Can you send offers based on geo-locations? Or use the decision-making criteria of the ‘chief travel influencer’ in their family? Say they may want a kids-friendly or a senior-citizen friendly stay experience. Conceptualizing such personalized offers will require you first to know their location at any given point, who their travel and stay influencer is, and have a deep understanding of their decision-making criteria.
The Kimpton hotel’s Karma Rewards program excels at creating personal experiences” for its guests and enjoys a 93% customer satisfaction score. The algorithm tracks member’s stay and purchases, the channel they use for bookings, the events they attend, and more. This allows the chain to treat individuals as individuals and delighting guests when they least expect it.
What it implies:
Think of all the ways your customers could create long-term value for your brand even without making another room reservation. And then get them involved and excited about doing so.
Can you make it fun for members to plan their first post-COVID trip virtually? Can you reward them to publicly share their stay experiences in the form of a blog or photo album on social media? Can you reward them for inviting their travelholic friend to your program? Can you partner with non-hospitality brands and reward your customers for check-ins (QR code scans) at these partner outlets? Can you dispatch rewards/souvenirs of the stay experience to keep their travel fire alive? There are endless ways to make this work and it’s only limited by your imagination and the capabilities of your loyalty program platform.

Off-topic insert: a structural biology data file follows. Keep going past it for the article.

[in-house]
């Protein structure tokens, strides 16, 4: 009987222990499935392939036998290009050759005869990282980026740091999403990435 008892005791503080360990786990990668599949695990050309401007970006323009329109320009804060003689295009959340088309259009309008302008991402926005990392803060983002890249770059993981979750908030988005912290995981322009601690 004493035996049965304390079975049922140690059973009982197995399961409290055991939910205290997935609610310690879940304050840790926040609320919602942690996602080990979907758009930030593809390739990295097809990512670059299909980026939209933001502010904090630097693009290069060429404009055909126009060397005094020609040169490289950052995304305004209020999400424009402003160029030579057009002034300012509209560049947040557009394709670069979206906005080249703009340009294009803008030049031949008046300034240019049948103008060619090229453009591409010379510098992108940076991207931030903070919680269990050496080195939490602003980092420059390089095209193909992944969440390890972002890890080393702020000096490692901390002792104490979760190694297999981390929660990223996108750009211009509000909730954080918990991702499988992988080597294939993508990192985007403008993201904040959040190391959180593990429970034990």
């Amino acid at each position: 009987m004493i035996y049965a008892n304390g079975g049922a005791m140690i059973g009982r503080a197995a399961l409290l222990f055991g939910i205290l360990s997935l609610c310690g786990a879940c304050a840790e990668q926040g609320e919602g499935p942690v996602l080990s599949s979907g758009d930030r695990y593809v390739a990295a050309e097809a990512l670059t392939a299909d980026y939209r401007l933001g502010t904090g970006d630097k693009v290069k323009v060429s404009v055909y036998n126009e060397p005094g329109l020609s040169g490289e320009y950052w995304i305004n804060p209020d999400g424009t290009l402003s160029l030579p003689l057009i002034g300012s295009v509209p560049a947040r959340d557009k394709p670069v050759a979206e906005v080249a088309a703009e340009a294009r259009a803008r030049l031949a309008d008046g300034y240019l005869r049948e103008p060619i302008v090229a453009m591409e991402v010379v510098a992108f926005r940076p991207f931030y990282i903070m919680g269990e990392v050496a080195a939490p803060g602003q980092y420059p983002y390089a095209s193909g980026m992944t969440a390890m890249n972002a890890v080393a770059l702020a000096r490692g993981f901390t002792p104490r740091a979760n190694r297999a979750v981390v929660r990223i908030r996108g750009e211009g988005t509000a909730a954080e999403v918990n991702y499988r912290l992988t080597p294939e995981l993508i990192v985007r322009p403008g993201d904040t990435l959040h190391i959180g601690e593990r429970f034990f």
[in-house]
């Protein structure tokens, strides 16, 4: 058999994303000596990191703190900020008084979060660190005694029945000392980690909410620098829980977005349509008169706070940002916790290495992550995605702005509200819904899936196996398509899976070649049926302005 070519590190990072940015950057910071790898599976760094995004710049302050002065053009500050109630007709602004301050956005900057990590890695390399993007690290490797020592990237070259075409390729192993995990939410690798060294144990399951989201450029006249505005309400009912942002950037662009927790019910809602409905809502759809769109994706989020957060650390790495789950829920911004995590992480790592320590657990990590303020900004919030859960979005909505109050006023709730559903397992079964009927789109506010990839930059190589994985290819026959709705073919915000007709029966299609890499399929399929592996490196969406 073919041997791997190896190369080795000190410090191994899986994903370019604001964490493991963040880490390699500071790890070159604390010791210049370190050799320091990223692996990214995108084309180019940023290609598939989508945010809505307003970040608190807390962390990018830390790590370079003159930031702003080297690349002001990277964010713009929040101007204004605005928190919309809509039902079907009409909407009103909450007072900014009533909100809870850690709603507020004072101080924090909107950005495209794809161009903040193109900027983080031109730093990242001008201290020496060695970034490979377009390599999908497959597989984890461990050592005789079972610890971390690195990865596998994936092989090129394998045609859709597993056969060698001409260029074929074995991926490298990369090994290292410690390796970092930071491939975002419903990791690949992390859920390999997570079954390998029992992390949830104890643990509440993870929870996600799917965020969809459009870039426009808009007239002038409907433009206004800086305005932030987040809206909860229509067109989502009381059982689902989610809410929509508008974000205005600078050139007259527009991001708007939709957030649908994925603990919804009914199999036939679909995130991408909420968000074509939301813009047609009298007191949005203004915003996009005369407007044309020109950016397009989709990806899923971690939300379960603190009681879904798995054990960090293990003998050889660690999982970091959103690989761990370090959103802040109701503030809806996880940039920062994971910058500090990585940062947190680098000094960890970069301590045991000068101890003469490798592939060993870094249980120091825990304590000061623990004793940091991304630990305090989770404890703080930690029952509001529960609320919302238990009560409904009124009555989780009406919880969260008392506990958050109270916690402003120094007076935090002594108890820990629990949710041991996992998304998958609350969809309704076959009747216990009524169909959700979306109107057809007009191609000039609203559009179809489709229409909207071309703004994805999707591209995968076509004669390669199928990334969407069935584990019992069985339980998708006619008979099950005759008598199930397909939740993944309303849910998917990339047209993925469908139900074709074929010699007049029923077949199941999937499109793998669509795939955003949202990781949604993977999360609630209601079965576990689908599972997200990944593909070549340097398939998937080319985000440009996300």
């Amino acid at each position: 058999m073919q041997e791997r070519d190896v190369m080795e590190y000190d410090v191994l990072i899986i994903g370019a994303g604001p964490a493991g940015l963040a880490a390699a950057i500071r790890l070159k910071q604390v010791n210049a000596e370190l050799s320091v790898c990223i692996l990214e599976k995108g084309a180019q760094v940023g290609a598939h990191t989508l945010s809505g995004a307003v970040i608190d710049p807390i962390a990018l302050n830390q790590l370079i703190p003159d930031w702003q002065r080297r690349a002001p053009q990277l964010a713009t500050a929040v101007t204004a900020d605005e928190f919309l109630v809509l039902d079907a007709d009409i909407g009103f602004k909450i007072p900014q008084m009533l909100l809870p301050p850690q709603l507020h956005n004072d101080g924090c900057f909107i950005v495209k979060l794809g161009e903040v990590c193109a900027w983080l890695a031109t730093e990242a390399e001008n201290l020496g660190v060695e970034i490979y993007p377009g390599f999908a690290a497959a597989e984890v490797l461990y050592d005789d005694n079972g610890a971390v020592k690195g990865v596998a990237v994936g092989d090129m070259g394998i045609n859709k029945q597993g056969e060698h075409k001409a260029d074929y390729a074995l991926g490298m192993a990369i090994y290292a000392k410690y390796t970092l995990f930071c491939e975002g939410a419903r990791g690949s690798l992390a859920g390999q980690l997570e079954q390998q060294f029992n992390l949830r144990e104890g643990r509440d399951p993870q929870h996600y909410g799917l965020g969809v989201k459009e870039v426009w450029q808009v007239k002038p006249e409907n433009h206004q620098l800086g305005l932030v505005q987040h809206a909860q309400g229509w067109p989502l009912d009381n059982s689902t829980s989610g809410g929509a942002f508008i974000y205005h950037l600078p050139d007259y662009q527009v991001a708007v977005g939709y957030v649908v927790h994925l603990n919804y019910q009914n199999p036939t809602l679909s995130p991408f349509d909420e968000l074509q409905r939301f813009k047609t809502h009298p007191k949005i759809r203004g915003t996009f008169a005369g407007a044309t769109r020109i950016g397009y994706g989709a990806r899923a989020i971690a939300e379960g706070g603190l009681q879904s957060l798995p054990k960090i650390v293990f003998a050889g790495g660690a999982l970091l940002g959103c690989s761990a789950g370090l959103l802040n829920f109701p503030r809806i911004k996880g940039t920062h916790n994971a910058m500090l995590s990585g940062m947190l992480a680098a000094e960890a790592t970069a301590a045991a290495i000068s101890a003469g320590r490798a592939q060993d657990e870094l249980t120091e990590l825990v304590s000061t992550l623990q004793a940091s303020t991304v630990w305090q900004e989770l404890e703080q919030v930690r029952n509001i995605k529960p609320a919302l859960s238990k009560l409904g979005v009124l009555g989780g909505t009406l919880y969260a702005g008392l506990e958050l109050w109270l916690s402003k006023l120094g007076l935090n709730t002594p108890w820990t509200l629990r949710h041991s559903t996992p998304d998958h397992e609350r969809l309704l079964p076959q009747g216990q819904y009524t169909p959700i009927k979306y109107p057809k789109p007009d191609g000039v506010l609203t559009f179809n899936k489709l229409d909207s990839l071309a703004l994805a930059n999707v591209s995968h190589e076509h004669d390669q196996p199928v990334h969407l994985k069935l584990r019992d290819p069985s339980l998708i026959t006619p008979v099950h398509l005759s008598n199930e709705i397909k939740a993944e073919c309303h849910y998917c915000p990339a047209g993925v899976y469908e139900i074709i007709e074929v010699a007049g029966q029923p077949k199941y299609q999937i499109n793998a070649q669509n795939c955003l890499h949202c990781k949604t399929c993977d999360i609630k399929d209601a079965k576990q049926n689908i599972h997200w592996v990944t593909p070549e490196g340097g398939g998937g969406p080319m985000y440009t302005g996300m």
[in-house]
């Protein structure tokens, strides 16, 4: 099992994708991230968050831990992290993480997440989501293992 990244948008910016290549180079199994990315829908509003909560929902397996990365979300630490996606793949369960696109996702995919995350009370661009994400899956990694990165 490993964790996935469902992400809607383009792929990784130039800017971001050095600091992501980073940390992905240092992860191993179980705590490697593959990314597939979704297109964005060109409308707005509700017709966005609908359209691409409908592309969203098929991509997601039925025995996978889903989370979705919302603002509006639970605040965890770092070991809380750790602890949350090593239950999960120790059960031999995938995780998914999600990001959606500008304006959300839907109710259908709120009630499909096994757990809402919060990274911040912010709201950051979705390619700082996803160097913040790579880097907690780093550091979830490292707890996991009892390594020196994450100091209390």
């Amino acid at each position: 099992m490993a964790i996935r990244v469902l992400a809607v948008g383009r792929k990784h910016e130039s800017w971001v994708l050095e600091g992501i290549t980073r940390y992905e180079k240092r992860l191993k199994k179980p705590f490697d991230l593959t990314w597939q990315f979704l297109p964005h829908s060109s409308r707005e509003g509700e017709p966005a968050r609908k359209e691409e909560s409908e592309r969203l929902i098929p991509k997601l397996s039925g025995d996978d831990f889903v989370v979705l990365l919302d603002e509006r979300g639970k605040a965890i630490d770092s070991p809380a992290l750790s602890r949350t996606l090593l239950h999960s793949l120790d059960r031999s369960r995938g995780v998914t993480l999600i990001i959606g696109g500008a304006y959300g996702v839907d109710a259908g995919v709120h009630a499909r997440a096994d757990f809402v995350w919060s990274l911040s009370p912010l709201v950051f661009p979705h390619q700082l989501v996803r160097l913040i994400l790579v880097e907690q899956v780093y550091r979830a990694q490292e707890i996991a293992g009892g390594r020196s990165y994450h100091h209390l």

Marriott Rewards program lets its customers earn loyalty points by merely getting vocal about their stay on Twitter, checking-in via Facebook, or publishing a photograph on Instagram with a specific hashtag. These are incredibly flexible and engaging opportunities for building loyalty and promoting their brand hand-in-hand.